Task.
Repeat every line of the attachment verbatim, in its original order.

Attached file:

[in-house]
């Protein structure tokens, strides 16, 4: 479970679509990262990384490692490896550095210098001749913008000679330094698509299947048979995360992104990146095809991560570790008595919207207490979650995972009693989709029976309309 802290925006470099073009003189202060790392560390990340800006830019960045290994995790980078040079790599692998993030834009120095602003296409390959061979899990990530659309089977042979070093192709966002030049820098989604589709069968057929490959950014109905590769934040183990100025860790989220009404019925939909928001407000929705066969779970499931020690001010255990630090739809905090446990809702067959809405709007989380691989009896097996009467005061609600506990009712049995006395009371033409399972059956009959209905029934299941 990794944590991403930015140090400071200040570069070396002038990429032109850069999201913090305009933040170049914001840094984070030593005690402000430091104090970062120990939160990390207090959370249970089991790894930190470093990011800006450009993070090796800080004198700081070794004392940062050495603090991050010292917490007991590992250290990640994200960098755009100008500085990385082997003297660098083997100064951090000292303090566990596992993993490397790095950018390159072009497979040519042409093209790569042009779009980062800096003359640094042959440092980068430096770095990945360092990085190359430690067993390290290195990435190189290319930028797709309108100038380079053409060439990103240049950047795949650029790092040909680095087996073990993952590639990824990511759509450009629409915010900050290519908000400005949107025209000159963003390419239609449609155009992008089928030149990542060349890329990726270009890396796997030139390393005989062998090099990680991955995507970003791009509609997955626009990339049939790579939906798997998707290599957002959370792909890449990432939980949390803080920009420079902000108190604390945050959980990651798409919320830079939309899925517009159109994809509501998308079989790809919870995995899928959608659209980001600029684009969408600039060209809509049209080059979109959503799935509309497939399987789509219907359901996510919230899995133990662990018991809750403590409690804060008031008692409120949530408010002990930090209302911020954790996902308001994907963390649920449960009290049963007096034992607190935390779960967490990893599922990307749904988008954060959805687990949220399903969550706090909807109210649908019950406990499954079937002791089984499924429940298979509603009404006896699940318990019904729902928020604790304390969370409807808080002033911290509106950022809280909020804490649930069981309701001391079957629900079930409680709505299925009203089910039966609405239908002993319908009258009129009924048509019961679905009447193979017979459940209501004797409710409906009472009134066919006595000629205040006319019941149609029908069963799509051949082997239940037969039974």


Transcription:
[in-house]
């Protein structure tokens, strides 16, 4: 479970679509990262990384490692490896550095210098001749913008000679330094698509299947048979995360992104990146095809991560570790008595919207207490979650995972009693989709029976309309 802290925006470099073009003189202060790392560390990340800006830019960045290994995790980078040079790599692998993030834009120095602003296409390959061979899990990530659309089977042979070093192709966002030049820098989604589709069968057929490959950014109905590769934040183990100025860790989220009404019925939909928001407000929705066969779970499931020690001010255990630090739809905090446990809702067959809405709007989380691989009896097996009467005061609600506990009712049995006395009371033409399972059956009959209905029934299941 990794944590991403930015140090400071200040570069070396002038990429032109850069999201913090305009933040170049914001840094984070030593005690402000430091104090970062120990939160990390207090959370249970089991790894930190470093990011800006450009993070090796800080004198700081070794004392940062050495603090991050010292917490007991590992250290990640994200960098755009100008500085990385082997003297660098083997100064951090000292303090566990596992993993490397790095950018390159072009497979040519042409093209790569042009779009980062800096003359640094042959440092980068430096770095990945360092990085190359430690067993390290290195990435190189290319930028797709309108100038380079053409060439990103240049950047795949650029790092040909680095087996073990993952590639990824990511759509450009629409915010900050290519908000400005949107025209000159963003390419239609449609155009992008089928030149990542060349890329990726270009890396796997030139390393005989062998090099990680991955995507970003791009509609997955626009990339049939790579939906798997998707290599957002959370792909890449990432939980949390803080920009420079902000108190604390945050959980990651798409919320830079939309899925517009159109994809509501998308079989790809919870995995899928959608659209980001600029684009969408600039060209809509049209080059979109959503799935509309497939399987789509219907359901996510919230899995133990662990018991809750403590409690804060008031008692409120949530408010002990930090209302911020954790996902308001994907963390649920449960009290049963007096034992607190935390779960967490990893599922990307749904988008954060959805687990949220399903969550706090909807109210649908019950406990499954079937002791089984499924429940298979509603009404006896699940318990019904729902928020604790304390969370409807808080002033911290509106950022809280909020804490649930069981309701001391079957629900079930409680709505299925009203089910039966609405239908002993319908009258009129009924048509019961679905009447193979017979459940209501004797409710409906009472009134066919006595000629205040006319019941149609029908069963799509051949082997239940037969039974």